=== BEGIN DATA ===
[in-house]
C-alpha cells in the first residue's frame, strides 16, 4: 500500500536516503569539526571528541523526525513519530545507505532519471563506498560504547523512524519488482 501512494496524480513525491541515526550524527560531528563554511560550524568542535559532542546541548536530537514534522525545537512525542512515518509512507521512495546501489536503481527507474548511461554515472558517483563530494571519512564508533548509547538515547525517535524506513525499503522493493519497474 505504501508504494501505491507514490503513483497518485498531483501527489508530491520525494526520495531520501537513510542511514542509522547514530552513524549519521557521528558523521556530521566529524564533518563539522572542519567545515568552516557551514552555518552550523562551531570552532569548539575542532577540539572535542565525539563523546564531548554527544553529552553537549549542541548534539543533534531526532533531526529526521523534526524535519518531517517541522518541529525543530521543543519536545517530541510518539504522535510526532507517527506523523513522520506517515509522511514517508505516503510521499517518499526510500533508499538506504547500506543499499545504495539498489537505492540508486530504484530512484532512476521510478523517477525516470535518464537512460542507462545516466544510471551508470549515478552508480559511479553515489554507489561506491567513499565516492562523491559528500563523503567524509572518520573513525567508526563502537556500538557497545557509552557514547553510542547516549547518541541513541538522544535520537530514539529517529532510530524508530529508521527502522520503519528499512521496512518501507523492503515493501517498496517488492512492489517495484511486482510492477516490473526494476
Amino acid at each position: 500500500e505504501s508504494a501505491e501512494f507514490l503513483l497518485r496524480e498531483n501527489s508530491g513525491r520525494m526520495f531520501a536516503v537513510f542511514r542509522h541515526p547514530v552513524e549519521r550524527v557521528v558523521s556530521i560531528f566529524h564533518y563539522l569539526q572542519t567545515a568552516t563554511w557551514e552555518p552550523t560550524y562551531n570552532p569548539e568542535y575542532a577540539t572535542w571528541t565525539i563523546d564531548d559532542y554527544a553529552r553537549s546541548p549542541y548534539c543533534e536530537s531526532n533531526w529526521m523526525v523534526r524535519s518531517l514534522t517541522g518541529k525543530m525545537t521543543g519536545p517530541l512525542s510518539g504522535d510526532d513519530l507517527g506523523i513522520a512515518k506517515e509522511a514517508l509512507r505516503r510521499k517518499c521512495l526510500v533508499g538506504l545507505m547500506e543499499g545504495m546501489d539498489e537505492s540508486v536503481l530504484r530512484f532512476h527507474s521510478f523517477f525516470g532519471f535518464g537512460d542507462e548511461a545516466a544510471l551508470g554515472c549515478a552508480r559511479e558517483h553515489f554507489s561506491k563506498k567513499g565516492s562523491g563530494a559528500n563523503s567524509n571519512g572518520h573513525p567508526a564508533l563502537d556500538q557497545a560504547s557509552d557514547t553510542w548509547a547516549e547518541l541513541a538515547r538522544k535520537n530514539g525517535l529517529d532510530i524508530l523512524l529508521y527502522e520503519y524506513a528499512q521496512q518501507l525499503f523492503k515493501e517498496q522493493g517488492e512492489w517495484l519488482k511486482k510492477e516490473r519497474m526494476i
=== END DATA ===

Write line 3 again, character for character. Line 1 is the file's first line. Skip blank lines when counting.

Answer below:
Amino acid at each position: 500500500e505504501s508504494a501505491e501512494f507514490l503513483l497518485r496524480e498531483n501527489s508530491g513525491r520525494m526520495f531520501a536516503v537513510f542511514r542509522h541515526p547514530v552513524e549519521r550524527v557521528v558523521s556530521i560531528f566529524h564533518y563539522l569539526q572542519t567545515a568552516t563554511w557551514e552555518p552550523t560550524y562551531n570552532p569548539e568542535y575542532a577540539t572535542w571528541t565525539i563523546d564531548d559532542y554527544a553529552r553537549s546541548p549542541y548534539c543533534e536530537s531526532n533531526w529526521m523526525v523534526r524535519s518531517l514534522t517541522g518541529k525543530m525545537t521543543g519536545p517530541l512525542s510518539g504522535d510526532d513519530l507517527g506523523i513522520a512515518k506517515e509522511a514517508l509512507r505516503r510521499k517518499c521512495l526510500v533508499g538506504l545507505m547500506e543499499g545504495m546501489d539498489e537505492s540508486v536503481l530504484r530512484f532512476h527507474s521510478f523517477f525516470g532519471f535518464g537512460d542507462e548511461a545516466a544510471l551508470g554515472c549515478a552508480r559511479e558517483h553515489f554507489s561506491k563506498k567513499g565516492s562523491g563530494a559528500n563523503s567524509n571519512g572518520h573513525p567508526a564508533l563502537d556500538q557497545a560504547s557509552d557514547t553510542w548509547a547516549e547518541l541513541a538515547r538522544k535520537n530514539g525517535l529517529d532510530i524508530l523512524l529508521y527502522e520503519y524506513a528499512q521496512q518501507l525499503f523492503k515493501e517498496q522493493g517488492e512492489w517495484l519488482k511486482k510492477e516490473r519497474m526494476i